He went to the window and looked down at the square of back yard. A woman's vest hung from the clothes-line.
He suddenly wanted to smash the window. He foresaw the dark star in the pane and the broken glass in the yard below. The upper sash was lowered so there were two thicknesses of glass to break. He would cut his hand, which would be interesting.
Then he knew he would not do it. His mind had come between the impulse and the action, making the action impossible. He often had such urges to violence. They were occasioned by seeing, for instance, the bald head of a baby or of an old man. Once, seeing a bald baby, the impulse to smash its skull had been so strong that he had clenched his fists in fear of giving way to it. He had imagined the horror of the parents, and had sweated with fear that he might be unable to combat the compulsion.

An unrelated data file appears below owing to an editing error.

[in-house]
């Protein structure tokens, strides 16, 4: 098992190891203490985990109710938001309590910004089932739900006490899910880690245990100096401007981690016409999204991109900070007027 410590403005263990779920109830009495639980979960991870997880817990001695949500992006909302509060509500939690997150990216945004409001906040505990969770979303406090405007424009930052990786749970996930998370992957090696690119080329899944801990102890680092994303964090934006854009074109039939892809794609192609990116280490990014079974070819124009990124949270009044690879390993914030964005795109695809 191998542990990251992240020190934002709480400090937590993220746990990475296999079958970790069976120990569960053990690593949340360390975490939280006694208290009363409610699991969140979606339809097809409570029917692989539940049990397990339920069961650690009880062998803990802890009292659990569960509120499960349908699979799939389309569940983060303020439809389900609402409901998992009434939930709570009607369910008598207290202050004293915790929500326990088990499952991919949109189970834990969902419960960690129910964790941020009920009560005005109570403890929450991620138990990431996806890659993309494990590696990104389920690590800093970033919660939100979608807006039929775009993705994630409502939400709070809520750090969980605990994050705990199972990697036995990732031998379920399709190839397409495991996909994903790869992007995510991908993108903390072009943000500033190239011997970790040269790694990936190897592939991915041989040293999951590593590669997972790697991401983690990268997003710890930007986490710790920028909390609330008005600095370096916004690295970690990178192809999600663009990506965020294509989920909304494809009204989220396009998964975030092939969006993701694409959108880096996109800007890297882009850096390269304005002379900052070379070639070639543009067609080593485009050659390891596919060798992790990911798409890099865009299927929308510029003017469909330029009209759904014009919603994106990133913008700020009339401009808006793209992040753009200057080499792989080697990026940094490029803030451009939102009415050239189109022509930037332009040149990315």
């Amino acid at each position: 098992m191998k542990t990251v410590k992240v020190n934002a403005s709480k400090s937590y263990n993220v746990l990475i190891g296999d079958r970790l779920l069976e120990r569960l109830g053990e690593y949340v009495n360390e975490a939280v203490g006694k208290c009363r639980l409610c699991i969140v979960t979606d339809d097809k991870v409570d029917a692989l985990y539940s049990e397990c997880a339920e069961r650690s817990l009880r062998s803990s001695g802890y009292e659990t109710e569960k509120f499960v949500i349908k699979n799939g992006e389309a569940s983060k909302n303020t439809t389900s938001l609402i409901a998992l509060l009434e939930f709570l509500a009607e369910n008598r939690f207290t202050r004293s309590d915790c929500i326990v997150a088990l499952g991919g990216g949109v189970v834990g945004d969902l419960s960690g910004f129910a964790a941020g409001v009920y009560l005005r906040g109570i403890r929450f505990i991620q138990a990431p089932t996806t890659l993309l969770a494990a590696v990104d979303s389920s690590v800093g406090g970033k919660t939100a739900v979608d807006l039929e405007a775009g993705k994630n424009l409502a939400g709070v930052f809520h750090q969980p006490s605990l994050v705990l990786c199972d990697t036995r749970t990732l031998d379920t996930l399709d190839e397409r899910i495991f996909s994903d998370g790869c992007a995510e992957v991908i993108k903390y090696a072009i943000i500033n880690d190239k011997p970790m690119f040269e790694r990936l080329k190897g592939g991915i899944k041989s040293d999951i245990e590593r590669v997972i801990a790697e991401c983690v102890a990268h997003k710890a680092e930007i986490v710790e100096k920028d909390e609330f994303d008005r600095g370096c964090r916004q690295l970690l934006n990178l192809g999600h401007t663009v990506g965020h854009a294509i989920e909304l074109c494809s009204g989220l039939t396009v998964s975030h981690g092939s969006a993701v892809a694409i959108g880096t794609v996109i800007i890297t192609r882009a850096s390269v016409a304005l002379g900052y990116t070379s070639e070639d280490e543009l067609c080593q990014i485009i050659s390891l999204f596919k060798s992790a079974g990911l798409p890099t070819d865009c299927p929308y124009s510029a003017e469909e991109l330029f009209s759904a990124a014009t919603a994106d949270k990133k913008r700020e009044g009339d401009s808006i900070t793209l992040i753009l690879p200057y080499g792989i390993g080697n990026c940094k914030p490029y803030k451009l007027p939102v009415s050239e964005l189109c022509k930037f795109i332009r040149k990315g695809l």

Sooner or later he would commit a violent crime. He was certain of it. It was only a matter of time. He went downstairs to the bathroom to fetch hot water, then washed in the rose-patterned bowl. He washed his face and hands and armpits. He had not closed the door properly and the sound of somebody's radio floated up. The jazz music was pleasant.
He took the towel from the back of the armchair and walked round the room as he dried himself. As usual he felt slight surprise when he saw his face in the mirror. He was surprised that he looked like anything. His name was Joseph Ignatius Beckett and they called him Joe.